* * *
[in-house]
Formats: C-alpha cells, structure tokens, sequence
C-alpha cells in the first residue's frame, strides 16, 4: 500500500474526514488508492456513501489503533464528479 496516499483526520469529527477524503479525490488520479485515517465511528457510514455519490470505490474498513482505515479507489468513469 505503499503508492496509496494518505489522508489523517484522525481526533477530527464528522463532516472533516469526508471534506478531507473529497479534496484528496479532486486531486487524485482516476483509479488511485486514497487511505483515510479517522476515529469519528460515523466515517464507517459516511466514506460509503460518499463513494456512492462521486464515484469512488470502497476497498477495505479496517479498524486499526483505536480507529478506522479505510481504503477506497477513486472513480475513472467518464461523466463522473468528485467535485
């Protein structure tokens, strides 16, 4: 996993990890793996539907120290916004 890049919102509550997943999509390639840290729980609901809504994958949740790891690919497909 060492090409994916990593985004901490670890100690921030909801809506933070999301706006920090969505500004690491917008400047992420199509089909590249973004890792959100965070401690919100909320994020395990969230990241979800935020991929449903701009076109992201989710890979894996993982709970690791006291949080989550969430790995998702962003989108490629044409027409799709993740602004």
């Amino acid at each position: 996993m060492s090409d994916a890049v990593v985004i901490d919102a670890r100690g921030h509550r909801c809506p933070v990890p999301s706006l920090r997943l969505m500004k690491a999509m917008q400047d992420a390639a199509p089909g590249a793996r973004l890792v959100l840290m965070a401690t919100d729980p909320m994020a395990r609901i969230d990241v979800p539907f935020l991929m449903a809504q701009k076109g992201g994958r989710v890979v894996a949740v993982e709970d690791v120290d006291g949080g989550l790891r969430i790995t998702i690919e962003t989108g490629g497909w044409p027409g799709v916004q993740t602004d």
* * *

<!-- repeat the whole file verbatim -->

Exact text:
[in-house]
Formats: C-alpha cells, structure tokens, sequence
C-alpha cells in the first residue's frame, strides 16, 4: 500500500474526514488508492456513501489503533464528479 496516499483526520469529527477524503479525490488520479485515517465511528457510514455519490470505490474498513482505515479507489468513469 505503499503508492496509496494518505489522508489523517484522525481526533477530527464528522463532516472533516469526508471534506478531507473529497479534496484528496479532486486531486487524485482516476483509479488511485486514497487511505483515510479517522476515529469519528460515523466515517464507517459516511466514506460509503460518499463513494456512492462521486464515484469512488470502497476497498477495505479496517479498524486499526483505536480507529478506522479505510481504503477506497477513486472513480475513472467518464461523466463522473468528485467535485
């Protein structure tokens, strides 16, 4: 996993990890793996539907120290916004 890049919102509550997943999509390639840290729980609901809504994958949740790891690919497909 060492090409994916990593985004901490670890100690921030909801809506933070999301706006920090969505500004690491917008400047992420199509089909590249973004890792959100965070401690919100909320994020395990969230990241979800935020991929449903701009076109992201989710890979894996993982709970690791006291949080989550969430790995998702962003989108490629044409027409799709993740602004």
């Amino acid at each position: 996993m060492s090409d994916a890049v990593v985004i901490d919102a670890r100690g921030h509550r909801c809506p933070v990890p999301s706006l920090r997943l969505m500004k690491a999509m917008q400047d992420a390639a199509p089909g590249a793996r973004l890792v959100l840290m965070a401690t919100d729980p909320m994020a395990r609901i969230d990241v979800p539907f935020l991929m449903a809504q701009k076109g992201g994958r989710v890979v894996a949740v993982e709970d690791v120290d006291g949080g989550l790891r969430i790995t998702i690919e962003t989108g490629g497909w044409p027409g799709v916004q993740t602004d």